According to a report released this week, more than 15.5 million Americans 65 and older will live in communities where public transportation service is poor or non-existent by 2015, with the number expected to continue to grow rapidly as the baby boom generation continues to age.
The report, "Aging in Place, Stuck without Options," ranks metro areas by the percentage of seniors with poor access to public transportation, now and in the coming years and presents other data on aging and transportation.
The data showed some alarming statistics, including the fact that 90 percent of seniors in metro Atlanta will live in neighborhoods with poor access to options other than driving, while 100 percent of seniors in smaller areas like Hamilton, Ohio will have poor access to public transportation.
As a result of fewer transportation options, seniors 65 and older who no longer drive make 15 percent fewer trips to the doctor, 59 percent fewer trips to shop or eat out, and 65 percent fewer trips to visit friends and family, than drivers of the same age, the report found.
This is alarming. Better transportation options are a must for the entire nation, especially as the population continues to grow, as well as for the environment. The fewer options there are, the more and more people will be forced to use their vehicles, causing more gridlock and pollution.
Tomorrow's "Dump the Pump Day," sponsored by APTA, celebrates our need to get out of the car and use alternative forms of transportation for at least one day. If you can't take part in the celebration tomorrow, then send a letter to your congressional representative urging them to support public transportation. We have to make a difference now in anticipation for the changes to come.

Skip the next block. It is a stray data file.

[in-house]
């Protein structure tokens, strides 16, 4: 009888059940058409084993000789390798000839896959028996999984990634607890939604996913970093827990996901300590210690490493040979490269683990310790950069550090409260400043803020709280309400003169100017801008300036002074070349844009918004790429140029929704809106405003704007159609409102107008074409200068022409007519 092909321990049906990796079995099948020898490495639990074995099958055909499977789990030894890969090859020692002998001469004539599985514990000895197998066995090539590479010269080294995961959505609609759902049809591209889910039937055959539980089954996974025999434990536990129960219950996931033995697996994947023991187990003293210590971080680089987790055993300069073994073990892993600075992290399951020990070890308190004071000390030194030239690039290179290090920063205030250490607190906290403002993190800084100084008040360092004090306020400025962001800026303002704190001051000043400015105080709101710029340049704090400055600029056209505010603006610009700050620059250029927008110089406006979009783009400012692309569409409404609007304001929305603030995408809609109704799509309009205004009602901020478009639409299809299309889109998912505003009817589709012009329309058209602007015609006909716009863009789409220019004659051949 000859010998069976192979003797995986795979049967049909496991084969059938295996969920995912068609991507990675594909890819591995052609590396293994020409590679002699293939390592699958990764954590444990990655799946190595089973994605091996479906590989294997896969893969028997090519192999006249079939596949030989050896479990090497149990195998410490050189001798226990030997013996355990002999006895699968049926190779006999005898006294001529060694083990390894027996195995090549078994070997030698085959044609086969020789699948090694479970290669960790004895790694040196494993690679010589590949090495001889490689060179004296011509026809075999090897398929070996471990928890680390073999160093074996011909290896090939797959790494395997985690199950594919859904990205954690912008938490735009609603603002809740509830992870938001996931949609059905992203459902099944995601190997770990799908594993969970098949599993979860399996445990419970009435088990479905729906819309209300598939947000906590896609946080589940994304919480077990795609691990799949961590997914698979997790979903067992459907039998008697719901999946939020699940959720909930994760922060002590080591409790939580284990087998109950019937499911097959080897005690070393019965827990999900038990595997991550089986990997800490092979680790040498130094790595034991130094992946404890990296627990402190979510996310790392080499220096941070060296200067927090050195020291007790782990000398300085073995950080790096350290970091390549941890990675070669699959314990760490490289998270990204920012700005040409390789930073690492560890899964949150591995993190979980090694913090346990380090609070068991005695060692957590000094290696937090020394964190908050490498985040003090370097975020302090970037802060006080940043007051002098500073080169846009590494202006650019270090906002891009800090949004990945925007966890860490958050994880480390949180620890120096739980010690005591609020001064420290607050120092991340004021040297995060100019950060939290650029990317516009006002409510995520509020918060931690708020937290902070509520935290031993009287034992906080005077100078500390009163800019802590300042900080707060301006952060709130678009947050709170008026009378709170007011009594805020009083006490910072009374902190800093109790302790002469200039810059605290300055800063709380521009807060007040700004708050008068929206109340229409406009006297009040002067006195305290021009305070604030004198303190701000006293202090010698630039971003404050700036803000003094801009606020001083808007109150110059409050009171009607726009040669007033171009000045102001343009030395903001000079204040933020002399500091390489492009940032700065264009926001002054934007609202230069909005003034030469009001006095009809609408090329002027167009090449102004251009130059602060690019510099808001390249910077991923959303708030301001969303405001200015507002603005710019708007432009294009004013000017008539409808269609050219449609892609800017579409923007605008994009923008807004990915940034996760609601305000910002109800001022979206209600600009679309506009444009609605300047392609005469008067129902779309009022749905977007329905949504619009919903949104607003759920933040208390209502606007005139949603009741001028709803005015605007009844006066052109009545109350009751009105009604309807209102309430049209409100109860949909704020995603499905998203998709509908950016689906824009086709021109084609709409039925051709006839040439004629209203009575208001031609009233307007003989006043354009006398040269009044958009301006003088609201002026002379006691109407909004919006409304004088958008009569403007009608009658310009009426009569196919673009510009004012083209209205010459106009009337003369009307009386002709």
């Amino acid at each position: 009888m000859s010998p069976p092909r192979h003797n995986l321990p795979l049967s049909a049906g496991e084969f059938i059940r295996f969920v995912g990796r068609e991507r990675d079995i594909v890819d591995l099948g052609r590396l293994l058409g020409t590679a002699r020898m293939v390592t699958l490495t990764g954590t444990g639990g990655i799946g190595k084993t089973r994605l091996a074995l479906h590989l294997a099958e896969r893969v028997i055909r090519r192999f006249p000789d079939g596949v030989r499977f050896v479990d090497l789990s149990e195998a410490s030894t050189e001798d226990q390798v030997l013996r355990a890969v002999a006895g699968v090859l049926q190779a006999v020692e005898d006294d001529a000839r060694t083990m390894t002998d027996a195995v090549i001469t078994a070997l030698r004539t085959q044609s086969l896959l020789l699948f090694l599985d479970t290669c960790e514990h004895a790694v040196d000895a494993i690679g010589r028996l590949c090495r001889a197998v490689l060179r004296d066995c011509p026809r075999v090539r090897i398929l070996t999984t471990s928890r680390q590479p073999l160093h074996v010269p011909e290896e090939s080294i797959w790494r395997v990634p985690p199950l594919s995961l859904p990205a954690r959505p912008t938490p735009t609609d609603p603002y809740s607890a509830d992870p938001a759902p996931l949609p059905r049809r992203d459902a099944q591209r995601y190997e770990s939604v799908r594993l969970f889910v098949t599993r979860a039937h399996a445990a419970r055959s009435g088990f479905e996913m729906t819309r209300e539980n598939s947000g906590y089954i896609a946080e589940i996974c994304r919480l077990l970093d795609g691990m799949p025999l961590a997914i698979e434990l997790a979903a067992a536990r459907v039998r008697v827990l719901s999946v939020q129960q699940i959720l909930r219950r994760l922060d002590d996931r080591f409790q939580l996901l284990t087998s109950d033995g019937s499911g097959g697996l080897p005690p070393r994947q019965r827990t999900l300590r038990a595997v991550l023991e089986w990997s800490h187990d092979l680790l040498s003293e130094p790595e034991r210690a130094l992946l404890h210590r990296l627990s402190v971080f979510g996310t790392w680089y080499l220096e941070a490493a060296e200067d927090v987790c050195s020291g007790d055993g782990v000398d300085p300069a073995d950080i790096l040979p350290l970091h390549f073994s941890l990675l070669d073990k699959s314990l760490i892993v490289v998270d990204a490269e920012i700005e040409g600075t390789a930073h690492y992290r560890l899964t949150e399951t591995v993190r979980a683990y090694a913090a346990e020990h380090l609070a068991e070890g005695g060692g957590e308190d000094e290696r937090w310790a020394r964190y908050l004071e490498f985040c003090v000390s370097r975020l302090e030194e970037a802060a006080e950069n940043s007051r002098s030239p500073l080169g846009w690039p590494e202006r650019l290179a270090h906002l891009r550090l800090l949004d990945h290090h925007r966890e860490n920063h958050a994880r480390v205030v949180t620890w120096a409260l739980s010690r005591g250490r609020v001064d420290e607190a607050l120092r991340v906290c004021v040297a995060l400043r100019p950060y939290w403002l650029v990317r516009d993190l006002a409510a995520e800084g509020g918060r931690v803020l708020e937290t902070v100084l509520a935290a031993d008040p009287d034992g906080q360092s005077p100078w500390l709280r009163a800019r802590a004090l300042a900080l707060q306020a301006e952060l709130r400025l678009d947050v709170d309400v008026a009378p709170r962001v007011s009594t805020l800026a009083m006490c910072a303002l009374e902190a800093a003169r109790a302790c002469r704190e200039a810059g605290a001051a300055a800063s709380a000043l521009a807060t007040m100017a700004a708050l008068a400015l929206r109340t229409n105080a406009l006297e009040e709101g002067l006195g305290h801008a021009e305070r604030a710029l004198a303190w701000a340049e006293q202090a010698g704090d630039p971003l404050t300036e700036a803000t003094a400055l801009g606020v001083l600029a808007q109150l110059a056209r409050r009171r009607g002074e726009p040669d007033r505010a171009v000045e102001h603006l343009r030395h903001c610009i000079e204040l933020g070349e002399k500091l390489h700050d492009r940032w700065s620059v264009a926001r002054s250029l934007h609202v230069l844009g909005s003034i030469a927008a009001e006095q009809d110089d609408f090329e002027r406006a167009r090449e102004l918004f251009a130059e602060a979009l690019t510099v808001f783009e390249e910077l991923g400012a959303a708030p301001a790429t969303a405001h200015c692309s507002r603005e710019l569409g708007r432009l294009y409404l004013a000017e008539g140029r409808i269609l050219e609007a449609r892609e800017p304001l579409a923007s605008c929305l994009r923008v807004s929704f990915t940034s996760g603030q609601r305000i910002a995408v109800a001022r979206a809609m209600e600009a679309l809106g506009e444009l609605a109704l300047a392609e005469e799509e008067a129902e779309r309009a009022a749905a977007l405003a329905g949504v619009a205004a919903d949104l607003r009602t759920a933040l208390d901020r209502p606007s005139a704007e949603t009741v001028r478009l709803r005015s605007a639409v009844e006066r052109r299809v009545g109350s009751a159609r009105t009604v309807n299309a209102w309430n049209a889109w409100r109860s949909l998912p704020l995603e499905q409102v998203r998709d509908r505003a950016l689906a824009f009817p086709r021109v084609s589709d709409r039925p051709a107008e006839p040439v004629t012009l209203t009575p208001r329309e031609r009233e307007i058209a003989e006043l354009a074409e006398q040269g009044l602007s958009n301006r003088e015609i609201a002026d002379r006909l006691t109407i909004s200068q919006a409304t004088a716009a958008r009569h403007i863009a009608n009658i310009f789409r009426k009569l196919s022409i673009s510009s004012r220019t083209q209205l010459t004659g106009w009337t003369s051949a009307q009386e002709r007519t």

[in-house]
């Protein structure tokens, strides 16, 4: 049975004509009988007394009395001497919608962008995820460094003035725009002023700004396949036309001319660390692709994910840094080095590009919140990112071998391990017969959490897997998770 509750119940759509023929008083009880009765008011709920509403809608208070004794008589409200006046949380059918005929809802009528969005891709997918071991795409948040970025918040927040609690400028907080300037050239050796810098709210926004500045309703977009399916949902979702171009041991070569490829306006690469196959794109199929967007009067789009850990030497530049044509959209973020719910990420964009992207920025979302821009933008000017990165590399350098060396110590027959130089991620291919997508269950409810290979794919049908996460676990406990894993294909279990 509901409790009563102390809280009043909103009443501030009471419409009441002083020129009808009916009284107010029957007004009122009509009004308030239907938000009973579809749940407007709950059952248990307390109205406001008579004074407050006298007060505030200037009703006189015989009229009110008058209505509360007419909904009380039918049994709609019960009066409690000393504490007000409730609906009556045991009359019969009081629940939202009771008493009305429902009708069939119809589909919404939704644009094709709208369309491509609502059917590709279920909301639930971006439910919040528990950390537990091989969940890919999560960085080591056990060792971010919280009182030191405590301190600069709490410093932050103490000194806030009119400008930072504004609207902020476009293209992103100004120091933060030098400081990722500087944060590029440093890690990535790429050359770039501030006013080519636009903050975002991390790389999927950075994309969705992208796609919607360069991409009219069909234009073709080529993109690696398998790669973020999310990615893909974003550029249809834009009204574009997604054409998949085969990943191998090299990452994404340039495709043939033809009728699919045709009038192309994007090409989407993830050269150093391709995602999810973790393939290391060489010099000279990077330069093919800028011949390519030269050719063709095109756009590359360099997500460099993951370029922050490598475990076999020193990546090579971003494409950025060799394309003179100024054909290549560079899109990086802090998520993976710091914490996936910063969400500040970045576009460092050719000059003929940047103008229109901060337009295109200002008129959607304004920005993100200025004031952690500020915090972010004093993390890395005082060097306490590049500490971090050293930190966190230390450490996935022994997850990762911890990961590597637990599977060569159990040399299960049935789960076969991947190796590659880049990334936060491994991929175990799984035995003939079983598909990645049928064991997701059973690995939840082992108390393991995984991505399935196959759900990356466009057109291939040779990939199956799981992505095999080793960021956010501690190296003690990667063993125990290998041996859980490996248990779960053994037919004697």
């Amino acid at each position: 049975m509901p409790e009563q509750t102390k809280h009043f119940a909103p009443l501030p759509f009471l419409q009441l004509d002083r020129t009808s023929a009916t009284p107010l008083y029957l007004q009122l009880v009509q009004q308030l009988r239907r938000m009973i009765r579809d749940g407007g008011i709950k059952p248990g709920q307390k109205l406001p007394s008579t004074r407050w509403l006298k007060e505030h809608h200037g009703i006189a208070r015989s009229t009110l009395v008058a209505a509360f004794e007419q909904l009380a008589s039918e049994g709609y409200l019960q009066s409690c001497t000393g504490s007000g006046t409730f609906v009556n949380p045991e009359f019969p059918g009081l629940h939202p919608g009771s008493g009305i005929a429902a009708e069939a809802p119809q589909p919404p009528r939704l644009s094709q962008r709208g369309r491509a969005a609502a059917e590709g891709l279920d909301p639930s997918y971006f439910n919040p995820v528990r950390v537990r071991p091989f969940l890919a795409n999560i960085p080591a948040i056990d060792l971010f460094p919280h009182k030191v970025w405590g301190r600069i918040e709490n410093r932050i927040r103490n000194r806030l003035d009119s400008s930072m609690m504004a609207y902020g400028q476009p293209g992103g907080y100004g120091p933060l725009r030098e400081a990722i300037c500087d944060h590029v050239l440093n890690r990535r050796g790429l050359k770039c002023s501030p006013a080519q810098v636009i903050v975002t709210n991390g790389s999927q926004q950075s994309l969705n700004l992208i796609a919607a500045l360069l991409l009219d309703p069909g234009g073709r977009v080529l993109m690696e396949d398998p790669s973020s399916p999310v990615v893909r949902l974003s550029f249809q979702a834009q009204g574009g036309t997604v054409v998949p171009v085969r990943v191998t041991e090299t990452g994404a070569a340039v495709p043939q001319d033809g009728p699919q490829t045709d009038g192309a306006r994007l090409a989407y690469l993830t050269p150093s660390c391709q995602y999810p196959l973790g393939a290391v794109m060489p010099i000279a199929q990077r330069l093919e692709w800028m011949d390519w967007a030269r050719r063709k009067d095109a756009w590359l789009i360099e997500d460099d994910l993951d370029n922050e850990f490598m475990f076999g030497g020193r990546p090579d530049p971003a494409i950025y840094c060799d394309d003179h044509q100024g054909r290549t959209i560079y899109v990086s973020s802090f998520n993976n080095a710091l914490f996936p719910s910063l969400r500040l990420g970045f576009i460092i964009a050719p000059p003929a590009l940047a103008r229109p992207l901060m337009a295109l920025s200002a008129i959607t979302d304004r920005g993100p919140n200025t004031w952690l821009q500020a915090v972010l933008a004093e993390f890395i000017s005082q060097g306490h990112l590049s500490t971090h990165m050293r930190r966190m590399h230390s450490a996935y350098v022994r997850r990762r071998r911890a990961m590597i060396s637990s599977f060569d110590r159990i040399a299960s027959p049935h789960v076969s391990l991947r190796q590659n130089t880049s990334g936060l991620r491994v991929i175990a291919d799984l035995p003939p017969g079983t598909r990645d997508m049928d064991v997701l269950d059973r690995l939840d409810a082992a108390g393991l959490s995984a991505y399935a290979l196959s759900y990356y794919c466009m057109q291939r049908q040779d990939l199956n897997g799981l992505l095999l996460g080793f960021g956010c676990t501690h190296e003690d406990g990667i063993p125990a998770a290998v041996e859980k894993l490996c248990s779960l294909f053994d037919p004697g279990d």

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Read our METRO blog, "OCTA CEO: Public employees get the job done even under fire" here.
It drives me nuts when people litter. One of my biggest pet peeves is when people throw trash out of their car windows while they’re driving. I’m always tempted to honk my horn when I see drivers slyly ditching cigarette butts through their open window. Listen up, people. We see you!
Agencies that use Twitter to respond to users’ complaints or answer questions get more positive Twitter reaction and more civil discourse online, according to Lisa Schweitzer the author of a recent study analyzing tweets of public transit agencies. “It’s about the marketing potential of social media — a lot of public transit agencies are simply tweeting their problems to the world by blasting out late service announcements. That’s not a good use of Twitter,” she says. “Transit agencies can influence the tone of the discussion by interacting with patrons online,” Schweitzer explains. “It gives people something to respond to, and it reminds people that somebody is listening.”
Usually by early January, I will hopefully have taken down the last of our holiday decorations and eaten or given away the remaining sweets that have become a part of my regular diet during the month of December. Then, of course like most people, I’ll think about ways I want to improve myself for the coming year. Whether it be exercising more (walking from the parking lot to my office doesn’t count), eating less ice cream or managing my email better. The latter practice alone would help improve my efficiency at work immensely. I’m sure you probably feel the same way.
A new National Resources Defense Council (NRDC) study solidifies what the American Public Transportation Association’s (APTA) Transit Savings Report has been telling us for years now: riding public transportation can save users money.
June 20 will mark the 8th annual National Dump the Pump Day sponsored by the American Public Transportation Association, in partnership with the Sierra Club and the Natural Resources Defense Council.